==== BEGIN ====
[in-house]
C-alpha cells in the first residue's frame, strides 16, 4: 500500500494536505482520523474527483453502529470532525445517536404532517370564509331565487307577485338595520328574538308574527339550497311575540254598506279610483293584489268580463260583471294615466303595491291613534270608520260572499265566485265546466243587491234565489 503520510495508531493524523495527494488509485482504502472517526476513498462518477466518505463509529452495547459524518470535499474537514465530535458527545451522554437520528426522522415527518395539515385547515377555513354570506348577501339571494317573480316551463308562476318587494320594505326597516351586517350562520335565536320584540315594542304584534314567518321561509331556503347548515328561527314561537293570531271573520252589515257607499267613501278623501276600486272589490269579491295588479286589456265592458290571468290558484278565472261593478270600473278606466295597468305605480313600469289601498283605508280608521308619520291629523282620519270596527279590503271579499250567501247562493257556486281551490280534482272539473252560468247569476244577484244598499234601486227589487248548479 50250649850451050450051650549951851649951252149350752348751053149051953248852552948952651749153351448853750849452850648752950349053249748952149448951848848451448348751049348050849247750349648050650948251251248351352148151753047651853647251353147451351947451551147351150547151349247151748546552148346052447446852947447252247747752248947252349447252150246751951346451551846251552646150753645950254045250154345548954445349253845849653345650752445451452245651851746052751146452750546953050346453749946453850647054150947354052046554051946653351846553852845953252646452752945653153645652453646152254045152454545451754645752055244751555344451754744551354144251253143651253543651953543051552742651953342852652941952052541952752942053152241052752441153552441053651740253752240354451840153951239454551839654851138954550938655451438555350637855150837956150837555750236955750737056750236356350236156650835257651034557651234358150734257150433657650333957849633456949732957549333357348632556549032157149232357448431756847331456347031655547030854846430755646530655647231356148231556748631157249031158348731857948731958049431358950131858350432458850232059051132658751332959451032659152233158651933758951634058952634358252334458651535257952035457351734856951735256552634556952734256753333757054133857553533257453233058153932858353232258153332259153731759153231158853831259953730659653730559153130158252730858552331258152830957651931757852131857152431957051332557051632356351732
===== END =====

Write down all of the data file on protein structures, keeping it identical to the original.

[in-house]
C-alpha cells in the first residue's frame, strides 16, 4: 500500500494536505482520523474527483453502529470532525445517536404532517370564509331565487307577485338595520328574538308574527339550497311575540254598506279610483293584489268580463260583471294615466303595491291613534270608520260572499265566485265546466243587491234565489 503520510495508531493524523495527494488509485482504502472517526476513498462518477466518505463509529452495547459524518470535499474537514465530535458527545451522554437520528426522522415527518395539515385547515377555513354570506348577501339571494317573480316551463308562476318587494320594505326597516351586517350562520335565536320584540315594542304584534314567518321561509331556503347548515328561527314561537293570531271573520252589515257607499267613501278623501276600486272589490269579491295588479286589456265592458290571468290558484278565472261593478270600473278606466295597468305605480313600469289601498283605508280608521308619520291629523282620519270596527279590503271579499250567501247562493257556486281551490280534482272539473252560468247569476244577484244598499234601486227589487248548479 50250649850451050450051650549951851649951252149350752348751053149051953248852552948952651749153351448853750849452850648752950349053249748952149448951848848451448348751049348050849247750349648050650948251251248351352148151753047651853647251353147451351947451551147351150547151349247151748546552148346052447446852947447252247747752248947252349447252150246751951346451551846251552646150753645950254045250154345548954445349253845849653345650752445451452245651851746052751146452750546953050346453749946453850647054150947354052046554051946653351846553852845953252646452752945653153645652453646152254045152454545451754645752055244751555344451754744551354144251253143651253543651953543051552742651953342852652941952052541952752942053152241052752441153552441053651740253752240354451840153951239454551839654851138954550938655451438555350637855150837956150837555750236955750737056750236356350236156650835257651034557651234358150734257150433657650333957849633456949732957549333357348632556549032157149232357448431756847331456347031655547030854846430755646530655647231356148231556748631157249031158348731857948731958049431358950131858350432458850232059051132658751332959451032659152233158651933758951634058952634358252334458651535257952035457351734856951735256552634556952734256753333757054133857553533257453233058153932858353232258153332259153731759153231158853831259953730659653730559153130158252730858552331258152830957651931757852131857152431957051332557051632356351732